blog

Spring Term – Week 1: Blogging with WordPress

Introduction: What is a Blog?

  • A blog (weblog) is a special type of website that displays entries or posts in reverse chronological order. The most recently written post appears at the top. The posts themselves consist of text, images, links to other websites and also, a way for readers to leave comments about the post.
  • Blogs can function as online diaries, soap boxes, journalistic ventures or internet scrapbooks. They can cover any number of subjects from pop culture to politics, to what you had for lunch yesterday. All you need to start blogging is an email address and something to say. There’s more than one free blogging service that you can use. For this exercise we will be using the free www.wordpress.com and your school email address.
  • When you register the wordpress blog, you MUST sign up with your school login name as your username, and your school network password. Speak to the teacher if this presents any problems.

Step 1: Define Your Subject Matter

  • Before you create a blog, it is important to plan or prepare what you are going to write about.
  • For this section of work, your blog title will be, ‘My Christmas gifts.’ As a start, it is probably a good idea to write out a list of the items you received and another for those which you gave to friends or family.
  • This link to a teacher’s Christmas list will give an example of what your blog post title and entry should cover.
  • You must include:

a) The Title of the Post (as given above). b) A sub-heading for each item on the list. c) A description of every item on the list. d) The BEST price for each item which you bought on the list. (You will need to research this from various online shops.) e) An image for every item. You need to ensure that the image is clear, cropped correctly and not pixilated.

Step 2: Name Your Blog

  • There’s no limit to what you can name your blog. Some blogs have names that relate to their subject matter – some blogs have completely nonsensical names that are just catchy. The easiest way may be to name your blog after yourself. Take care not to reveal your full name in the blog domain name or title. Students should sign up to WordPress using the formula we use for all Web 2.0 logins: first name, followed by at least one initial of your surname, followed by your age, e.g. http://www.jamieb12.wordpress.com.
  • A blog’s name should ideally be memorable, short, easy to spell and free of hyphens. Please remember to type up your blog URL, your username and your password in the document we created for this purpose.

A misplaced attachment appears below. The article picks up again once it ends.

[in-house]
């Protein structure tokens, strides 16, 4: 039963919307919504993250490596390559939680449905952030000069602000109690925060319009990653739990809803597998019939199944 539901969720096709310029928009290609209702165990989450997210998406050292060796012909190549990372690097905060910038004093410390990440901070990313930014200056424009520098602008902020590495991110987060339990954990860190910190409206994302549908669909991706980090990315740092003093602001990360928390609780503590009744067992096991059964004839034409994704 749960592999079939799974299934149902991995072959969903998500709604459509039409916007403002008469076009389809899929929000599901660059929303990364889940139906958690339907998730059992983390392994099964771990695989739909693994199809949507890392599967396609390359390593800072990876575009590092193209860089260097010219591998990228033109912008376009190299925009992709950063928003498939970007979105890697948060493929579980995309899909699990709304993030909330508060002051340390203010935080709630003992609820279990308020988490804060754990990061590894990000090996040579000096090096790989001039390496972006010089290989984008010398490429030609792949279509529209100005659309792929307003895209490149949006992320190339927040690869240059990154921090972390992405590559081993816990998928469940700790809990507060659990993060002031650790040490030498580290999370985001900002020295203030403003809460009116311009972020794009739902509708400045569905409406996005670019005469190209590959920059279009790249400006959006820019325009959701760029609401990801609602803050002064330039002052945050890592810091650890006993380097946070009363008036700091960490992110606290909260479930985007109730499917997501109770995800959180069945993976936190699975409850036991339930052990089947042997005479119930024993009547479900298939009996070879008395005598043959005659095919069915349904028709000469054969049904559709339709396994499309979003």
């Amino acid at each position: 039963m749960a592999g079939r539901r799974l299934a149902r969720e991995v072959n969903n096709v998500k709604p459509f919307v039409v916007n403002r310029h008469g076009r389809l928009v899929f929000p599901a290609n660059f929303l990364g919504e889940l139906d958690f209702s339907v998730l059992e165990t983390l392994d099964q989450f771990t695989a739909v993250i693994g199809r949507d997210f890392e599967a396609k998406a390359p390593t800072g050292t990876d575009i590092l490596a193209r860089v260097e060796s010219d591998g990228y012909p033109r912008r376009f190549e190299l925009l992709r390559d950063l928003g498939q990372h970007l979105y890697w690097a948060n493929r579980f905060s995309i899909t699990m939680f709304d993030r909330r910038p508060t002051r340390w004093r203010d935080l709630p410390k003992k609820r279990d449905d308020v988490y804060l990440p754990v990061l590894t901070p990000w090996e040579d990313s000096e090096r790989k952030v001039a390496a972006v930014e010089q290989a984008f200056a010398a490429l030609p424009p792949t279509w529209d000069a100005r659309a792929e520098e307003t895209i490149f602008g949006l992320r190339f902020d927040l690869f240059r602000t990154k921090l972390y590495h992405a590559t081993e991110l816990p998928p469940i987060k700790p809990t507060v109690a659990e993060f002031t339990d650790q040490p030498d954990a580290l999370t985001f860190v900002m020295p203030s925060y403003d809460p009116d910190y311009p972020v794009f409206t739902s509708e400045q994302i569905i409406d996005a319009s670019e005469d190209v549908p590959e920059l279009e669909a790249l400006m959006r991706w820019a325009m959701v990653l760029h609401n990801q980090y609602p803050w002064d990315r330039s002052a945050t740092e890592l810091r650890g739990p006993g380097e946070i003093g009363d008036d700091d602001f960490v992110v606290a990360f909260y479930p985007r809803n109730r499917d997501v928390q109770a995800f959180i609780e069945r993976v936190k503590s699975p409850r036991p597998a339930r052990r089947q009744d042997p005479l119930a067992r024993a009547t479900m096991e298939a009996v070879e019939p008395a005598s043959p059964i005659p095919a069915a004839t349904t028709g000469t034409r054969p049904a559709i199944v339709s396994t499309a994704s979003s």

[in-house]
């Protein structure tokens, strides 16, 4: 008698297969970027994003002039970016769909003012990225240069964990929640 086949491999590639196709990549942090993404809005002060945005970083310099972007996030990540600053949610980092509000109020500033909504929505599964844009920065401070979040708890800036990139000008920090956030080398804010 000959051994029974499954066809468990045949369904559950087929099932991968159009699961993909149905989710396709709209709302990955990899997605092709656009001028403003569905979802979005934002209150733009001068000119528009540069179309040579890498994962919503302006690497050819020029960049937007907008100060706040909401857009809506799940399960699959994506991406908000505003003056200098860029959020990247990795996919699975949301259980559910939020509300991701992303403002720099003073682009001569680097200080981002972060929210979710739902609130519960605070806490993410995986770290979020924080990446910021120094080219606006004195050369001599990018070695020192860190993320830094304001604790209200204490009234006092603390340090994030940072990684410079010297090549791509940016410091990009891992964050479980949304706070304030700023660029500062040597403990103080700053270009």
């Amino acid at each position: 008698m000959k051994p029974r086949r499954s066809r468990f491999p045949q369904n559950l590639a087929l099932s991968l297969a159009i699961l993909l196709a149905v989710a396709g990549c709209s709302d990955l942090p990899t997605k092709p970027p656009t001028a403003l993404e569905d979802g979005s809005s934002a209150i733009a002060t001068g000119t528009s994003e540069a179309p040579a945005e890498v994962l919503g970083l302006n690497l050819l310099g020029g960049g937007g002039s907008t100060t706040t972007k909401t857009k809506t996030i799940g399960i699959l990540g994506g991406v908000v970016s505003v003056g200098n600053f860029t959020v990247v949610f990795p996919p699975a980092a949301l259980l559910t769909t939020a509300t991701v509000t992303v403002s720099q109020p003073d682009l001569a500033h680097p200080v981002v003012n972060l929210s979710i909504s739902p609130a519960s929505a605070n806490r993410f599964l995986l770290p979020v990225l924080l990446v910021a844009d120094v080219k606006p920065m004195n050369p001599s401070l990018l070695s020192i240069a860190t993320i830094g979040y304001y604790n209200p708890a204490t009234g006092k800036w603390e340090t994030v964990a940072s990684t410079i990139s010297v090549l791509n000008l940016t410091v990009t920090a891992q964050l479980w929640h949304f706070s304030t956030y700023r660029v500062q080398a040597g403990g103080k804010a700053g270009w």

Checking Your Name’s Availability

  • Technically, you can name your blog whatever you’d like. However, there are limits to what your blog’s URL or web address can be.
  • As we will be using a hosted blog service called WordPress.com for your blogs, you are assigned a web address, which will look like this: www.yourblogname.wordpress.com
  • You need to check your potential blog name’s availability when you sign up for an account.

Step 3: Confirm your Account Registration

  • Click through to your blog from the confirmation email you receive from WordPress.
  • Insert your username and password to login. Once you have logged in, a DASHBOARD appears. We will save the full blog URL in the Google document set up to capture student web URL’s.

Step 4: Change your blog’s appearance

  • Add a theme.
  • One or two columns or sidebars.
  • Widgets
  • Custom banner.

Step 5: Write your first post

Your first POST will cover the topic, ‘My Christmas gifts.’

A helpful presentation on adding images to your wordpress blog also has good instructions which can help with the general working of your blog posts. Slideshare also has several good guides; ‘How to set up your own blog using wordpress’ (low quality visuals but good instructions) and WordPress for Dummies –  how to set up your first blog. As we’re using wordpress.com and not .org, (a self-hosted blog) the first four slides are not relevant to us.

Once you are ready to insert widgets, there is a help guide here. You can also work ahead and follow the instructions for the next lesson (on widgets).

Please insert your URLs here.

Credits: Doug Belshaw (E-Learning Co-Ordinator), New Media Drivers License Michigan State University, Alan Carr, Mrs Krummel. Image sourced from Creative Commons.